Neuropeptide Y (NPY) is the most abundant neuropeptide in the brain. It is a member of a family of proteins that include pancreatic polypeptide, peptide YY and seminalplasmin. In addition to its function in feeding behavior, several other physiologic roles have been assigned to NPY, including involvement in circadian rhythms, sexual function, anxiety responses and vascular resistance.
NPY is known to be an extremely potent stimulator of feeding behavior. Feeding behavior in rodents is blocked by injection of antibodies or antisense RNAs against NPY. More importantly, leptin appears to act, at least in part, by inhibiting NPY synthesis and release in the hypothalamus. Additionally, mutations that interfere with signalling via the hypothalamic melanocortin-4 receptor lead to obesity that is at least partially explained by perturbations of NPY expression.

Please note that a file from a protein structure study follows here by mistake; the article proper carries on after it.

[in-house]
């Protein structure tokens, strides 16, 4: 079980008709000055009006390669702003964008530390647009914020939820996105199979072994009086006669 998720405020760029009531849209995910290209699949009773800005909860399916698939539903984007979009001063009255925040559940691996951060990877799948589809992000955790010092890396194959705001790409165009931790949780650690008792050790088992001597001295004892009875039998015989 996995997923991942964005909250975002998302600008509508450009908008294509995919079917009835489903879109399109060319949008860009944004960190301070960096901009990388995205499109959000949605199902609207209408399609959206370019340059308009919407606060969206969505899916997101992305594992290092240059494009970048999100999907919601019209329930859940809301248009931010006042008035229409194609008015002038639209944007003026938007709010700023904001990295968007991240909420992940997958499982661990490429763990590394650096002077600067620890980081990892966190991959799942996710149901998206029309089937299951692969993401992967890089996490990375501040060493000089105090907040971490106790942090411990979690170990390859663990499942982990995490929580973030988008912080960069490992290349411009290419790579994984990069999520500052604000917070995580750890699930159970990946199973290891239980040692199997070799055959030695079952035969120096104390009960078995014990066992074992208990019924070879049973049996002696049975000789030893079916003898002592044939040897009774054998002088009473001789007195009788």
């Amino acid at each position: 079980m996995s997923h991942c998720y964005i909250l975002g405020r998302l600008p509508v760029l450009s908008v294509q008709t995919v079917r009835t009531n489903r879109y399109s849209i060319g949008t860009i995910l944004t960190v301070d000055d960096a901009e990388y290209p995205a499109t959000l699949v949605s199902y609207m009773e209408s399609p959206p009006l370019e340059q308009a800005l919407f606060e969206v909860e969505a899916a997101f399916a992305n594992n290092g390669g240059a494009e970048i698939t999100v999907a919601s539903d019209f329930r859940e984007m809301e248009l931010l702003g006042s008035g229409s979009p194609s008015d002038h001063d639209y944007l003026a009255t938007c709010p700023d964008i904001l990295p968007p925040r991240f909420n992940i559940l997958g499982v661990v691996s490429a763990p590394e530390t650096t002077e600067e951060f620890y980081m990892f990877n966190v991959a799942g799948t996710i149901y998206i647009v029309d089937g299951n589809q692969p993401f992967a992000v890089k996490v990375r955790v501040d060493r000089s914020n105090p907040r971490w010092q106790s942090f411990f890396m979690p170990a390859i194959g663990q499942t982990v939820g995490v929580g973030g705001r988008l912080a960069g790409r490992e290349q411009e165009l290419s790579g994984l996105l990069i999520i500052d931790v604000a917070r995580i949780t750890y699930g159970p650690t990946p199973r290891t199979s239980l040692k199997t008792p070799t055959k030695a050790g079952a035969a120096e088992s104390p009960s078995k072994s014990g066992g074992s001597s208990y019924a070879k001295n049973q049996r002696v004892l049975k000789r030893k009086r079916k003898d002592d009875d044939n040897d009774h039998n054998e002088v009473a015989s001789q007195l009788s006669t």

Although NPY is clearly involved in control of food intake, the complexity and apparent redundancy of that system is illustrated by recent experiments in which the NPY gene was disrupted in mice. Surprisingly, mice homozygous for targeted disruption of the NPY gene maintained normal body weight and retained normal responses to leptin. Indeed, they were normal in all respects except for increased susceptibility to seizures. When the NPY knockout mice were mated with ob/ob mice (homozygous disruptions of the gene encoding leptin), the resulting "double mutants" became less obese than ob/ob mice. The tenative conclusion from these experiments is that leptin's effect on body weight is mediated in part by its effect on NYP expression, but that other systems have overlapping control over food intake and energy expenditure.